Ask yourself: Why are people religious to begin with? One view is that religion is an ancient way of understanding and organizing the world that persists largely because societies pass it down from generation to generation. This view is related to the idea that the rise of science entails the fall of religion. It also assumes that the strength of religion is best measured by how much doctrine people accept and how observant they are.

This view, however, does not capture the fundamental nature of the religious mind — our awareness of, and need to reckon with, the transience and fragility of our existence, and how small and unimportant we seem to be in the grand scheme of things. In short: our quest for significance.

Dozens of studies show a strong link between religiosity and existential concerns about death and meaning. For example, when research participants are presented with stimuli that bring death to mind or challenge a sense of meaning in life, they exhibit increased religiosity and interest in religious or spiritual ideas. Another body of research shows that religious beliefs provide and protect meaning.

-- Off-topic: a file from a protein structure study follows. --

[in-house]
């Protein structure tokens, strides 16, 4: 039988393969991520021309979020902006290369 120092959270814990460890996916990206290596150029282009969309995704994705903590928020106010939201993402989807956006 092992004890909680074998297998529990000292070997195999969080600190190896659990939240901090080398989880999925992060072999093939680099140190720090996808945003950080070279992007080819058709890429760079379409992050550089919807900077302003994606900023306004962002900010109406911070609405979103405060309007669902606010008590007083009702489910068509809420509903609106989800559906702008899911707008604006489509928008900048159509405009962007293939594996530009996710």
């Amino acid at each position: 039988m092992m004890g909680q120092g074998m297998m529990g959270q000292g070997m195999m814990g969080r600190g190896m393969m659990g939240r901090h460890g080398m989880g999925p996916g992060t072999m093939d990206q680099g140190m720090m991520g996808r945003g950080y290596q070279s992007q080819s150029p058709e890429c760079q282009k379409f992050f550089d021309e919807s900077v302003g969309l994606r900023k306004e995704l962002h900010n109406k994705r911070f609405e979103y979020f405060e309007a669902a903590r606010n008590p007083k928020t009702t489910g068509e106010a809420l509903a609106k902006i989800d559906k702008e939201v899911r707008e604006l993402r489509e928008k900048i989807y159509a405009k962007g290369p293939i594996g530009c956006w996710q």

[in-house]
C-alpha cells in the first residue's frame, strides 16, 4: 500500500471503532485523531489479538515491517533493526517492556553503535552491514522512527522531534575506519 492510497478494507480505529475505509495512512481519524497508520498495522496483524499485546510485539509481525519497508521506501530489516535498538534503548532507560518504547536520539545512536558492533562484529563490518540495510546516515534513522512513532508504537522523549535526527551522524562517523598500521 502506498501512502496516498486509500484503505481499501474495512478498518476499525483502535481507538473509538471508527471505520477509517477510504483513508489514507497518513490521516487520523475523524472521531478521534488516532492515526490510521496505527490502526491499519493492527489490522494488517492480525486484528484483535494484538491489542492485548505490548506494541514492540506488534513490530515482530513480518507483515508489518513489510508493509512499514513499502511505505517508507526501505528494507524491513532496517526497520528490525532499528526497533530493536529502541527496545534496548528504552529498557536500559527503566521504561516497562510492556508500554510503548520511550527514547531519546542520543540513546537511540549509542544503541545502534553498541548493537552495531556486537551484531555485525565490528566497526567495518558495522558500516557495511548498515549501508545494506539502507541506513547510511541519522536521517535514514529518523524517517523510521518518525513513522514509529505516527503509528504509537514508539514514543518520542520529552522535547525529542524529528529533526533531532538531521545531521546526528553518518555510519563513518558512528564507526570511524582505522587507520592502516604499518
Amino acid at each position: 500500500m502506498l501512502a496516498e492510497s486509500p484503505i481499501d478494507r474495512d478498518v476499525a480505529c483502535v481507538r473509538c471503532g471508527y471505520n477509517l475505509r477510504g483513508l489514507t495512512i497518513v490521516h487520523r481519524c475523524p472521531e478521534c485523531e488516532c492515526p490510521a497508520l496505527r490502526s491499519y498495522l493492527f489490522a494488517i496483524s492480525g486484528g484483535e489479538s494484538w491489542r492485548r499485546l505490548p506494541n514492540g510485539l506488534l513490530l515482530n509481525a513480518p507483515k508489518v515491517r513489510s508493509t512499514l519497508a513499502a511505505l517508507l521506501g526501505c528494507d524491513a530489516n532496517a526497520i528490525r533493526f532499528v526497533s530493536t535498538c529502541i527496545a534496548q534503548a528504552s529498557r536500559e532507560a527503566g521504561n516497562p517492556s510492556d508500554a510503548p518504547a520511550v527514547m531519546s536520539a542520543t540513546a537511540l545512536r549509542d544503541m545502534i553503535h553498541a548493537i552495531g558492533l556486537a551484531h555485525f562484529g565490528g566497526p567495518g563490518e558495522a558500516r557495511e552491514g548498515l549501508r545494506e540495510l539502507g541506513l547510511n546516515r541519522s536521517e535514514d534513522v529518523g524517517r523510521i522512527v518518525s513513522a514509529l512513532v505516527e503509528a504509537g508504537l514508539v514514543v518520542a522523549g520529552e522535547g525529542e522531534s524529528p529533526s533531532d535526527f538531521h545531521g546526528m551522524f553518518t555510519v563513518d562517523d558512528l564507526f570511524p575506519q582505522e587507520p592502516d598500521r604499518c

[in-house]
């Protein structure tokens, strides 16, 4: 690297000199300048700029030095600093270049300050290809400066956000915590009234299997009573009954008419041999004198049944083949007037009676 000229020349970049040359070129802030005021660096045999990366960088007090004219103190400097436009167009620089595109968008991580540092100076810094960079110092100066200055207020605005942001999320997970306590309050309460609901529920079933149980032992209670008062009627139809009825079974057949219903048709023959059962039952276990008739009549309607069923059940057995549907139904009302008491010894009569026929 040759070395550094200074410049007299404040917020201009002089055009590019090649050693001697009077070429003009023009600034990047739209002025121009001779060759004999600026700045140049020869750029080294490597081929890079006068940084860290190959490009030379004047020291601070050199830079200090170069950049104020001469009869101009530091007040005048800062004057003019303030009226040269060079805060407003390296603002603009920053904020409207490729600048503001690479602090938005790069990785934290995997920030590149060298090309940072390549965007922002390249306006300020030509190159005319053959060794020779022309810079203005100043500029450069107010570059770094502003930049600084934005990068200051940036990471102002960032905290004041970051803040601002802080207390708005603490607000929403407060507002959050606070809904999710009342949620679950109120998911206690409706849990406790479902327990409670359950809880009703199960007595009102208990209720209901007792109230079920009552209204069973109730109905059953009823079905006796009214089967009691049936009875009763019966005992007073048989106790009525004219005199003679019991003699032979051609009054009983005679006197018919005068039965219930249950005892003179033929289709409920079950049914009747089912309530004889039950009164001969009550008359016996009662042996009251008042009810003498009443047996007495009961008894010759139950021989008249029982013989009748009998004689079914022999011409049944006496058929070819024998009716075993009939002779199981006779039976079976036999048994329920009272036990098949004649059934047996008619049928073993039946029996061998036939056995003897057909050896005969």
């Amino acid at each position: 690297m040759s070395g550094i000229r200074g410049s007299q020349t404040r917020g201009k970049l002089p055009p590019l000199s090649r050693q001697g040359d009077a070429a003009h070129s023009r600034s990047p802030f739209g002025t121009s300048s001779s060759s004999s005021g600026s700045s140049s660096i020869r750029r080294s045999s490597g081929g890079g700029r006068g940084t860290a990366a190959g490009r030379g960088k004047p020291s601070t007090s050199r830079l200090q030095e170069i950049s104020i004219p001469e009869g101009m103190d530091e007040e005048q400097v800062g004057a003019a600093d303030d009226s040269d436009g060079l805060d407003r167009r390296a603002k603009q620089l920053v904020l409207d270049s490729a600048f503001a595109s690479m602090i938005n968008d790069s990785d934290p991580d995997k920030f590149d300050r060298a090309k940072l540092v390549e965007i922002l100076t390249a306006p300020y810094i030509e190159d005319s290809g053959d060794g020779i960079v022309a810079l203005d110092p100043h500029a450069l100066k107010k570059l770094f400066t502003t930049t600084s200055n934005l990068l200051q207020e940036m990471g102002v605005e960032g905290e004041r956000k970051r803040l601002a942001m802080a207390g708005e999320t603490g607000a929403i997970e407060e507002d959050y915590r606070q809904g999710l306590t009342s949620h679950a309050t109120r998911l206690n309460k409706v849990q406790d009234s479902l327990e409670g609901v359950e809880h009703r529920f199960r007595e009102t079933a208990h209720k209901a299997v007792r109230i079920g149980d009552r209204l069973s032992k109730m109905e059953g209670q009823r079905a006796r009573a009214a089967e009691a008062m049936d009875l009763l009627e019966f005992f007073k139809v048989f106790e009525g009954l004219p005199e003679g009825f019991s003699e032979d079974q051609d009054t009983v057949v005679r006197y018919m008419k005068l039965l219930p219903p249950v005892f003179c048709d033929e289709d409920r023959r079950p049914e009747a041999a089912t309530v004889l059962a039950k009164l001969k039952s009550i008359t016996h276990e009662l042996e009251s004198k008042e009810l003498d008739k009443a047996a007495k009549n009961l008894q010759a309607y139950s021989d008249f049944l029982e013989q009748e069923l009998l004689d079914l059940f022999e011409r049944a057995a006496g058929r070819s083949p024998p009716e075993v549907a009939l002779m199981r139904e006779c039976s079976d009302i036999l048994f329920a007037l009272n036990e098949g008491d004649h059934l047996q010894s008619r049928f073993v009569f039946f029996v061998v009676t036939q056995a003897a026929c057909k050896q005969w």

Furthermore, evidence suggests that the religious mind persists even when we lose faith in traditional religious beliefs and institutions. Consider that roughly 30 percent of Americans report they have felt in contact with someone who has died. Nearly 20 percent believe they have been in the presence of a ghost. About one-third of Americans believe that ghosts exist and can interact with and harm humans; around two-thirds hold supernatural or paranormal beliefs of some kind, including beliefs in reincarnation, spiritual energy and psychic powers.

These numbers are much higher than they were in previous decades, when more people reported being highly religious. People who do not frequently attend church are twice as likely to believe in ghosts as those who are regular churchgoers. The less religious people are, the more likely they are to endorse empirically unsupported ideas about U.F.O.s, intelligent aliens monitoring the lives of humans and related conspiracies about a government cover-up of these phenomena.